Record wheat harvest leads to a shortage of places to store it


It's a wheat harvest that exceeded many expectations.

Pride AG Resources CEO, Jerald Kemmerer says farmers in western Kansas are still bringing in wheat for storage by the truckload,

"We have 15 locations and we still have two thirds of them that are still receiving grain today."

Kemmerer said the high moisture levels are just part of the reason for the 41% increase from last year's crop, but the high wheat yield means grain elevators statewide are struggling to find places to store it.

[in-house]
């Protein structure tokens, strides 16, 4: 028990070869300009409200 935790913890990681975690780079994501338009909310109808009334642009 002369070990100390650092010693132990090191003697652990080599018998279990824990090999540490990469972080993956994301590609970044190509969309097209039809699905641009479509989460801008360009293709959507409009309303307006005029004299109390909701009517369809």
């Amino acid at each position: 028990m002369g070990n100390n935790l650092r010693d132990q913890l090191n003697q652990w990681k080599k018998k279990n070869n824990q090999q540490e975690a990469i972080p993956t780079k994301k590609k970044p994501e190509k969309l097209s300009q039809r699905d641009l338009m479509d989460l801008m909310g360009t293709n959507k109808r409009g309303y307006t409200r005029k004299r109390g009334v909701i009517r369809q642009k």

Although Kemmerer said the Pride AG elevators still have storage space, others don't, and are having to store the wheat bushels on the ground temporarily, "We were able to move grain from one location to the next to keep it from going on the ground."

With fall wheat harvest quickly approaching, Kemmerer said it's likely they'll run out of room too, "It's been a longer than normal harvest by far, and we're forty-five days away from fall harvest so there's going to be a scramble."

The grain will be stored and covered on the ground for a limited period of time, before it is moved when the space becomes available.



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